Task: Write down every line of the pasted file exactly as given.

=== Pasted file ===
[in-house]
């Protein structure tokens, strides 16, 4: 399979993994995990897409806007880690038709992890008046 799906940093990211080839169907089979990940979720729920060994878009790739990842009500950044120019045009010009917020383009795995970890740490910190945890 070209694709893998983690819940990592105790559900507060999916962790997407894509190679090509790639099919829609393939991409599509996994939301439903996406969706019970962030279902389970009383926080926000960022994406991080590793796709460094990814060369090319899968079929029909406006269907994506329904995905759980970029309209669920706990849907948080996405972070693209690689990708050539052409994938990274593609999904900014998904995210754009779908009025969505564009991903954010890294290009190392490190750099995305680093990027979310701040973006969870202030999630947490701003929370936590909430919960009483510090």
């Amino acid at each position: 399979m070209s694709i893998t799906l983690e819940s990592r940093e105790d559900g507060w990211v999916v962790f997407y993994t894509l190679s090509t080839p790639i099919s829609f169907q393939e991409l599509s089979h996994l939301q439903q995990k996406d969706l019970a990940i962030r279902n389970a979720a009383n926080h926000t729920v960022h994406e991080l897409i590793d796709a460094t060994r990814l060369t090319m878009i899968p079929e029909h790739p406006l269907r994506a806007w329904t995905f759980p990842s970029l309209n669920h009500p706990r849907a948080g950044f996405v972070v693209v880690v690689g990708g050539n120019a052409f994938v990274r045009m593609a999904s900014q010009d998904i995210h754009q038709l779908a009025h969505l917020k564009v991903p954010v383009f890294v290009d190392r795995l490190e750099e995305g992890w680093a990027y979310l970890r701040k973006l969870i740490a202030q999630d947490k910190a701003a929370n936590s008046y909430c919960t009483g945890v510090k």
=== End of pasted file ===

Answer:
[in-house]
């Protein structure tokens, strides 16, 4: 399979993994995990897409806007880690038709992890008046 799906940093990211080839169907089979990940979720729920060994878009790739990842009500950044120019045009010009917020383009795995970890740490910190945890 070209694709893998983690819940990592105790559900507060999916962790997407894509190679090509790639099919829609393939991409599509996994939301439903996406969706019970962030279902389970009383926080926000960022994406991080590793796709460094990814060369090319899968079929029909406006269907994506329904995905759980970029309209669920706990849907948080996405972070693209690689990708050539052409994938990274593609999904900014998904995210754009779908009025969505564009991903954010890294290009190392490190750099995305680093990027979310701040973006969870202030999630947490701003929370936590909430919960009483510090």
């Amino acid at each position: 399979m070209s694709i893998t799906l983690e819940s990592r940093e105790d559900g507060w990211v999916v962790f997407y993994t894509l190679s090509t080839p790639i099919s829609f169907q393939e991409l599509s089979h996994l939301q439903q995990k996406d969706l019970a990940i962030r279902n389970a979720a009383n926080h926000t729920v960022h994406e991080l897409i590793d796709a460094t060994r990814l060369t090319m878009i899968p079929e029909h790739p406006l269907r994506a806007w329904t995905f759980p990842s970029l309209n669920h009500p706990r849907a948080g950044f996405v972070v693209v880690v690689g990708g050539n120019a052409f994938v990274r045009m593609a999904s900014q010009d998904i995210h754009q038709l779908a009025h969505l917020k564009v991903p954010v383009f890294v290009d190392r795995l490190e750099e995305g992890w680093a990027y979310l970890r701040k973006l969870i740490a202030q999630d947490k910190a701003a929370n936590s008046y909430c919960t009483g945890v510090k």